Originally published on the Marketing Society website.
Shawn O’Neal knew he should speak up but froze.
He was a junior exec and didn’t want to upset the apple cart. Plus, everyone else in the room was suddenly ‘yes-ing’ the CMO to death.
He had just spent months collating the data, analyzing, researching and focus-grouping the new Pepsi Blue can that would be the face of Pepsi for years to come. The team was armed with a strong recommendation and the facts to back it up.
Then in one swoop, no questions asked, the CMO pointed at a can and simply declared ’I like that one’. The version that hadn’t performed well in any of the research. The one that had tested poorly and didn’t represent the agreed upon goals of the project.
Yet there they all were, nodding their heads in agreement, trying to make the CMO feel smart.
O’Neal bit his tongue. He’s regretted that ever since and spent the last 20 years trying to ensure that CMOs incorporate data, facts and solid insights to help inform better decisions rather than solely going with the bias of ‘gut’ decisions.
If that incident taught him anything – it’s that marketing excellence requires conviction and bravery.
These were much discussed topics during the ‘Is Marketing Excellence Enough?’ session at Advertising Week in New York hosted by Gemma Greaves Global CEO of Marketing Society. Conversation guests – Subway CMO Roger Mader, Michelle Froah, SVP of Global Marketing Strategy & Sciences at MetLife and Shawn O’Neal NA CEO Gain Theory – debated the role of data in modern marketing, coupled with the continued need to take bold risks.
Marketers are often wrestling with when to take ‘job risking’ gambles, when to lean on data, or when to play it safe. To Mader, the idea of being brave in pursuit of excellence requires “confronting sacred cows treated as religion in the organization.” One of those ‘sacred cows’ is that marketing is limited to just marketing. Today, it’s crucial for executives to push “beyond the boundaries of marketing” – such as speaking up about whether their company is selling the right products, has the right pricing or the appropriate strategy.
“You need to be brave enough to say this is not just about marketing. This is about our customers’ experience and marketing is just a window onto that.”
Mader said he’s hopeful that in the coming years, as more marketers are able to get comfortable with and unlock the benefits of data and artificial intelligence, the more time and ammunition they’ll possess to take on some of their bolder challenges.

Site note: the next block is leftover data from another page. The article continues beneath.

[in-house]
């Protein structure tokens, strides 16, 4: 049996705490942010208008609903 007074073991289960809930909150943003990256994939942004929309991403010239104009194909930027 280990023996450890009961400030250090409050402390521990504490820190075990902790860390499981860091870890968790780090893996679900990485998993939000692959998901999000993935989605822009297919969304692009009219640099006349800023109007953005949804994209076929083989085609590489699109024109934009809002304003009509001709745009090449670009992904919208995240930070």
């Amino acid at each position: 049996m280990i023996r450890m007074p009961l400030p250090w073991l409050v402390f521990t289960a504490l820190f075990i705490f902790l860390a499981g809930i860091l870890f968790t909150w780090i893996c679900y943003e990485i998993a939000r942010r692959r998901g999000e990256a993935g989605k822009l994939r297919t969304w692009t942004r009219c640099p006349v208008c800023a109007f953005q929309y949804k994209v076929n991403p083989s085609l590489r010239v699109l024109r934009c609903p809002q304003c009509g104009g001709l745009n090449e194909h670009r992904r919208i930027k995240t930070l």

Of course, there’s always the worry that too much reliance on numbers can hold a major brand back from chasing big – sometimes unproven ideas.
“I think that there are organizations that set some stretching ambitions,” said Froah. “Then when it comes down to setting the goal, or the target to meet, no one wants to fall short of that.”
Froah urged brands and their agency partners to make sure they are clear on what success looks like, before simply trying to ‘chase excellence’ without a clear plan. That requires getting everyone signed off on quantitative and qualitative measures.
“I think data is critical to making the right decisions,” she said.
“But you have to use data for good and that means using it to really listen to customers and really understand what issues you can fix. Also, you can galvanize the whole organization to set the right marketing requirements, to reset customer experience, create new solutions. There is still very much an art and a science to it. The biggest watch out is remembering that data represents people, but people aren’t data.”
True. But the panelists also noted that marketing is a long way from being as ‘scientific’ as it can be. O’Neal quoted a recent study which found most Marketers are using data to inform only 40% of their decisions. Which left him to wonder, what happens with the remaining 60% of decisions?
“We’re still a long way from call it, the perfect balance between art and science,” he said “40%! Come on! Are you telling me that 60% is guessing?! I mean what are we doing here?”
“There is still a ton of room for science to be part of this equation,” he added.
The more science backing up your ideas you have, the braver you can be.
Especially if you think your CMO is picking the wrong soda can.
Are you attending the EffWeek Conference this year ‘Reimagining Creativity and Effectiveness’ on Oct 15th in London? Yes? We’ll see you there. No? Well you should be, because it will be the place to be to learn how companies are using effective marketing to fuel their business growth.
That’s one of the many reasons why we’re proud to have a strong, global partnership with EffWorks which champions marketing accountability.
We have proudly supported EffWorks for the past few years, collaborating with this initiative to champion marketing effectiveness and accountability.
In our role as global partners we sit on the EffWorks Advisory Board, advise and produce research and content plus have a big presence at the landmark EffWeek conference in London.
This year, we were invited on a trade mission to China where we were the only marketing effectiveness consultancy that was part of a Promote UK and Advertising Association delegation at the SHIAF (Shanghai International Advertising Festival). Our Global CEO Manjiry Tamhane spoke at a VIP marketer dinner about:
- Marketing being the engine of business growth
- Brands existing to grow a company
- In order to drive sustainable business growth, brands need to know, what happened, why it happened and how to make it happen.
Since our white paper Measurement Strategy: Getting to Best in Class went down a treat last year we are planning to release an intriguing thought leadership piece this year. The title and theme? Both a surprise until the conference. But we’ll give you a hint – it’s centred around something we all think about a lot…the future.
The conference promises to be thought provoking with Matt Chappell, Senior Partner at Gain theory joining a panel about Measuring the Long Term Today.
There will also be more fascinating speakers in attendance including:
- Kelly Simmons MBE, Director of the Women’s Professional Game at the Football Association
- Mark Kermode, The resident film reviewer for The Observer
- Abba Newbery, Chief Marketing Officer at Habito
We hope to see you there! For tickets, click here.